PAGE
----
Simply going on quantity Rare Replay sets a new standard for the compilation videogame. The collection is made up of thirty titles spanning a length of time not far off the entire duration of videogame history. Beginning with Jetpack in 1983 and ending with Banjo-Kazooie: Nuts & Bolts in 2008, it moves from retro to modern and strikes an interesting balance between old and new games.
Back in September last year I imported an NTSC-J Xbox 360 and began my mission to acquire all the weird and wonderful CAVE games that never made it outside of Japan. Unfortunately the large cost of both the console and the rare import shmups meant that in order to prevent financial ruin I had to put my quest on a temporary hold. But although it took longer than expected I think I’ve finally got them all, and today I’ll run through everything new in the collection since last time.
With Halloween less than a week away I’m sure there’s only one thing on everyone’s mind; appropriate games for the occasion. This could be a terrifying horror game, an atmospheric Gothic adventure, or maybe just something with a giant pumpkin boss. Whatever you’re into there’s probably something for you in my list of Halloween recommendations.
This week I bought a Japanese Xbox 360 and a selection of import games. Most of these are made by CAVE, who specialise in manic shooters and have ported their arcade classics to the console. With few of their titles making their way out of Japan, and many enforcing a region lockout, their library is perhaps the main reason for purchasing a Japanese system. Today I will look at the advantages and disadvantages of importing, as well as some of the games doing so will give you access to.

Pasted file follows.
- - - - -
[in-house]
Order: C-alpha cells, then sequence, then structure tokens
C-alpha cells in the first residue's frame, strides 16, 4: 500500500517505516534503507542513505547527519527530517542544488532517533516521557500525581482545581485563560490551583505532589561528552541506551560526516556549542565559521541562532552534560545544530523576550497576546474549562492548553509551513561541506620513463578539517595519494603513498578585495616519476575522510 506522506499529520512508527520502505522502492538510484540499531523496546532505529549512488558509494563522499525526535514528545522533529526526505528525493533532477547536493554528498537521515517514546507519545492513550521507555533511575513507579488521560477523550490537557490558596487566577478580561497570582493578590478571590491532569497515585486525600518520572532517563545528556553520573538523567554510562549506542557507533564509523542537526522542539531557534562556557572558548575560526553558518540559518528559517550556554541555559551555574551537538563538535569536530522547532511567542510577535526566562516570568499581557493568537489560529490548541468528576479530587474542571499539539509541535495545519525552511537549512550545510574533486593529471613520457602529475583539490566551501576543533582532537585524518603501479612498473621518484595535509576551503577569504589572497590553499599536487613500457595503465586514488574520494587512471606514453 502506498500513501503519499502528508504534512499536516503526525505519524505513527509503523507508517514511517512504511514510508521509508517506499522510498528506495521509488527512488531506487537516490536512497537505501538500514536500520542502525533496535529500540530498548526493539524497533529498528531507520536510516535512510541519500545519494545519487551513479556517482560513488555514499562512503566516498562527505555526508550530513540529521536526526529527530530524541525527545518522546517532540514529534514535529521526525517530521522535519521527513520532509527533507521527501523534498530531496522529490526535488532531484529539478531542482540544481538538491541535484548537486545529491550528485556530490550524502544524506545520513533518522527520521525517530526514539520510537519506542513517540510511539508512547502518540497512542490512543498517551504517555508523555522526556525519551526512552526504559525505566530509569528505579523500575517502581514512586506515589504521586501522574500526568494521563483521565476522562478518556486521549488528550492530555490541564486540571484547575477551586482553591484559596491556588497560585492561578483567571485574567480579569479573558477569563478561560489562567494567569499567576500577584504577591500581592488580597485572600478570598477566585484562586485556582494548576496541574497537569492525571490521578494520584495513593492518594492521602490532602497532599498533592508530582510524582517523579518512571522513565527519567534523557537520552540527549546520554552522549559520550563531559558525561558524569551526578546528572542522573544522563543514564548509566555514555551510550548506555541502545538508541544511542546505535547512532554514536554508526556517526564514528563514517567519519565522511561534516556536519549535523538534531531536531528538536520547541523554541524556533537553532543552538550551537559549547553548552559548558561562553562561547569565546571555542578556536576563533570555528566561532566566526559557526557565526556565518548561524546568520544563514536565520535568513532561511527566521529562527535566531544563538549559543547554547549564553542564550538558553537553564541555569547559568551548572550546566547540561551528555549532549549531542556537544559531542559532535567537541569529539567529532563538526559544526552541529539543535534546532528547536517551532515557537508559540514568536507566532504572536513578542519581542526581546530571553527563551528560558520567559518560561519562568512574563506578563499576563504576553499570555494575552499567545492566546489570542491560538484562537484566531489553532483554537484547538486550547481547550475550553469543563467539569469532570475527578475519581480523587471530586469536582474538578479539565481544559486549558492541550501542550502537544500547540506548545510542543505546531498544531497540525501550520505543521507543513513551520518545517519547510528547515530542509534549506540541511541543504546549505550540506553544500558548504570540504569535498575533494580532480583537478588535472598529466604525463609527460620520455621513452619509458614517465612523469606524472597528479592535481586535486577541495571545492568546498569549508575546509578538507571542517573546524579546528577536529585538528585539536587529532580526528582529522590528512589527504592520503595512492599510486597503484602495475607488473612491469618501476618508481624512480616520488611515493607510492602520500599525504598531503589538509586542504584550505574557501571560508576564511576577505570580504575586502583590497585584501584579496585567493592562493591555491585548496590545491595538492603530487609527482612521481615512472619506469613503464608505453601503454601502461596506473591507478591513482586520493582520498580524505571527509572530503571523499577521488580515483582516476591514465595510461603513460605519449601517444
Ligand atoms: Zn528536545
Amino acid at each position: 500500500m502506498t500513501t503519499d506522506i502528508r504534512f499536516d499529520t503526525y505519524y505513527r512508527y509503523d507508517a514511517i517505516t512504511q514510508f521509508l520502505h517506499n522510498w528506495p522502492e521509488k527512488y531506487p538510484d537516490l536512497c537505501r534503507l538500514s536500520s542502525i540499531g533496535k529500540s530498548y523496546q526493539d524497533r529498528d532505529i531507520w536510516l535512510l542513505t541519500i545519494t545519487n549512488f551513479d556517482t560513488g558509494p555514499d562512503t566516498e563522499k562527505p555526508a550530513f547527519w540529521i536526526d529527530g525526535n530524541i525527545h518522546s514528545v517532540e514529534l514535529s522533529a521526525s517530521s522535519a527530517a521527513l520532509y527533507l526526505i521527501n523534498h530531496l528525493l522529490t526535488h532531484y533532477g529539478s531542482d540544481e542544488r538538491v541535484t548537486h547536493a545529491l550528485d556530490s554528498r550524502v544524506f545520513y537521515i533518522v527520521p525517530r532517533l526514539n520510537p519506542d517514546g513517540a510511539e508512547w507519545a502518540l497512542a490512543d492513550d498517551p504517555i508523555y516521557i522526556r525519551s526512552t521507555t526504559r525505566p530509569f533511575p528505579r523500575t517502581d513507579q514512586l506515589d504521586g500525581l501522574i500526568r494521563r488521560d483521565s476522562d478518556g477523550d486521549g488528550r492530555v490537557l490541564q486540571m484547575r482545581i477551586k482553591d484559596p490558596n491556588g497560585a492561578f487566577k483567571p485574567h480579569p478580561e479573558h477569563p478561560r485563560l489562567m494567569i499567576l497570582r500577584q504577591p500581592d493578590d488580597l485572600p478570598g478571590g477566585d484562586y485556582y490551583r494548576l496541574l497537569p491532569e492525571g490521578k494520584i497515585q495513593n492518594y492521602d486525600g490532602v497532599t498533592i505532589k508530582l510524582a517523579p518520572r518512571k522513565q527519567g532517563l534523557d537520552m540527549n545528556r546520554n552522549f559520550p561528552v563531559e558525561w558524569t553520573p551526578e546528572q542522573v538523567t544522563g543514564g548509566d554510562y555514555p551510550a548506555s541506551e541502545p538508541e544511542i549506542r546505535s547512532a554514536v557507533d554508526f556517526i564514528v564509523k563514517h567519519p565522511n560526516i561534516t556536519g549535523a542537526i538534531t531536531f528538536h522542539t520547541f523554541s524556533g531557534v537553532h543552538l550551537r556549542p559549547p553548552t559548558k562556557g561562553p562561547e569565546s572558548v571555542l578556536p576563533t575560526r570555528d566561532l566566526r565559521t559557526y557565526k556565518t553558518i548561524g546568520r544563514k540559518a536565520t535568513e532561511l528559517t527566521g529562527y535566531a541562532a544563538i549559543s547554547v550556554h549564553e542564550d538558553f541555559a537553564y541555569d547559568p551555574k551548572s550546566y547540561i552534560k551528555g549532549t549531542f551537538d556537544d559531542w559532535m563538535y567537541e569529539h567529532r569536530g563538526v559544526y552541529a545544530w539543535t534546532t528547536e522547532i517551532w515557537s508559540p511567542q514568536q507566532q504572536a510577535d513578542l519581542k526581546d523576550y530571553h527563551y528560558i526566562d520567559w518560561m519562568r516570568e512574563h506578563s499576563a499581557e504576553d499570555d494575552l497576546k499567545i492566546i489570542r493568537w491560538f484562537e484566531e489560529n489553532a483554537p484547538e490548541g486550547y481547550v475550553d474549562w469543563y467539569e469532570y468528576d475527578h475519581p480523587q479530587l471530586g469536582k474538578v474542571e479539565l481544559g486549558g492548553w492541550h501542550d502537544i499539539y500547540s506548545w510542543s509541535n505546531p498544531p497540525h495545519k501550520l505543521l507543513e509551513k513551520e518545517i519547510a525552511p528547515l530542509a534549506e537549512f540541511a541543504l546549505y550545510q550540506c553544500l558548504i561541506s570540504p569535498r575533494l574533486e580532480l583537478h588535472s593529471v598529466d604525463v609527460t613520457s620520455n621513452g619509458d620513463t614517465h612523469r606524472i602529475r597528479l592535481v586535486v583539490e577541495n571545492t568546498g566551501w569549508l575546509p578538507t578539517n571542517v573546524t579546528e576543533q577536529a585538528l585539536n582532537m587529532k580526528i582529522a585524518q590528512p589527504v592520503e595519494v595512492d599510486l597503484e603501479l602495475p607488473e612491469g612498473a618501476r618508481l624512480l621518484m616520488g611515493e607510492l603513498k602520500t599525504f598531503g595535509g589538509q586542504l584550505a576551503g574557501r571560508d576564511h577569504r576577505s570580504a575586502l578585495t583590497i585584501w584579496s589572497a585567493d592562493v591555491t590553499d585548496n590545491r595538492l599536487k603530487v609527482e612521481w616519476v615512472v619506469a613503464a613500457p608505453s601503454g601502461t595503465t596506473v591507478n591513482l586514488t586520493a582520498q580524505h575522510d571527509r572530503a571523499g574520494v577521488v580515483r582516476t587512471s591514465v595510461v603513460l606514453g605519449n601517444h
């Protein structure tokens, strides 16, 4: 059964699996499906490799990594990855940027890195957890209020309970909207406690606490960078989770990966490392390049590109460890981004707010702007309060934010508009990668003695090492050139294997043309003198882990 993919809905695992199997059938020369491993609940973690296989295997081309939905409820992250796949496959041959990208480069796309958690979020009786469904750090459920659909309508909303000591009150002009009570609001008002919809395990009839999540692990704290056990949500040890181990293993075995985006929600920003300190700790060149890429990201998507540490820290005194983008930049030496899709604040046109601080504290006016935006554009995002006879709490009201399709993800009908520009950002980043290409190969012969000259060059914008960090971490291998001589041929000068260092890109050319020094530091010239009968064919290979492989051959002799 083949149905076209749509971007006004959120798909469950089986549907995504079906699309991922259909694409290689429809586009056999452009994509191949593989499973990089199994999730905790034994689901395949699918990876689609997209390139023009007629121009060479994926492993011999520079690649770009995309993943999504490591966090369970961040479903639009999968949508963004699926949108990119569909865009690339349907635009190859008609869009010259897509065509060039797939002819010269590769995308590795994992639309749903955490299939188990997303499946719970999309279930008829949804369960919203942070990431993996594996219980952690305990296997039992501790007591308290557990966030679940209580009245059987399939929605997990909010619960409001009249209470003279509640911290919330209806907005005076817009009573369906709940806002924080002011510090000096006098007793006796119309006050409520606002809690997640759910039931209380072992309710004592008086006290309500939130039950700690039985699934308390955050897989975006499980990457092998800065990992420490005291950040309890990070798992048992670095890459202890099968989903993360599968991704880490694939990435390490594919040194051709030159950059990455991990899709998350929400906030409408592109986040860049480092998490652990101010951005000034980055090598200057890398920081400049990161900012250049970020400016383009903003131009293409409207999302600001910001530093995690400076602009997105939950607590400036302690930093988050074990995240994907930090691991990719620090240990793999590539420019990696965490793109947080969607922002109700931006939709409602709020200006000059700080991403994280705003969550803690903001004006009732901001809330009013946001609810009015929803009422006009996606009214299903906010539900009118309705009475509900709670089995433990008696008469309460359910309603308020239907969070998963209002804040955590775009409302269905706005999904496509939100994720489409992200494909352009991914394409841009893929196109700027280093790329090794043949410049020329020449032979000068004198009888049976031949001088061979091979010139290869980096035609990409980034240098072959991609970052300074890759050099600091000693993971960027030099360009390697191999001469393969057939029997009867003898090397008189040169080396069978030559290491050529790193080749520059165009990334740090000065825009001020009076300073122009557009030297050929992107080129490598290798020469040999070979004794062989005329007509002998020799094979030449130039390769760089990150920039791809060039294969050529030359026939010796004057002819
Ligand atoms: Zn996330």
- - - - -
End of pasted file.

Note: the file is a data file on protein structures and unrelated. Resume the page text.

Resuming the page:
Deathsmiles is a manic shooter made by CAVE; the undeniable masters of the genre. It takes many of the concepts found in their DoDonPachi series but instead of space ships and tanks you have a cast Gothic Lolita girls fighting evil demons with magic. Sure, it may be a little ‘Japanese’ for some, but underneath the weirdness (which you may actually quite like) you have an incredibly addictive, rewarding, and well made game designed to push you to your limits.
A lot of the time the value of a retro game is directly related to its quality; there’s higher demand for good games so naturally they should cost more. However, there are other factors at play too, for example rarity and desirability. There’s even a few great games that didn’t sell too well, and now there are more than enough copies to go around. Today I’ve gathered ten of my favourite titles that are not only brilliant, but for a variety of reasons are completely worthless too.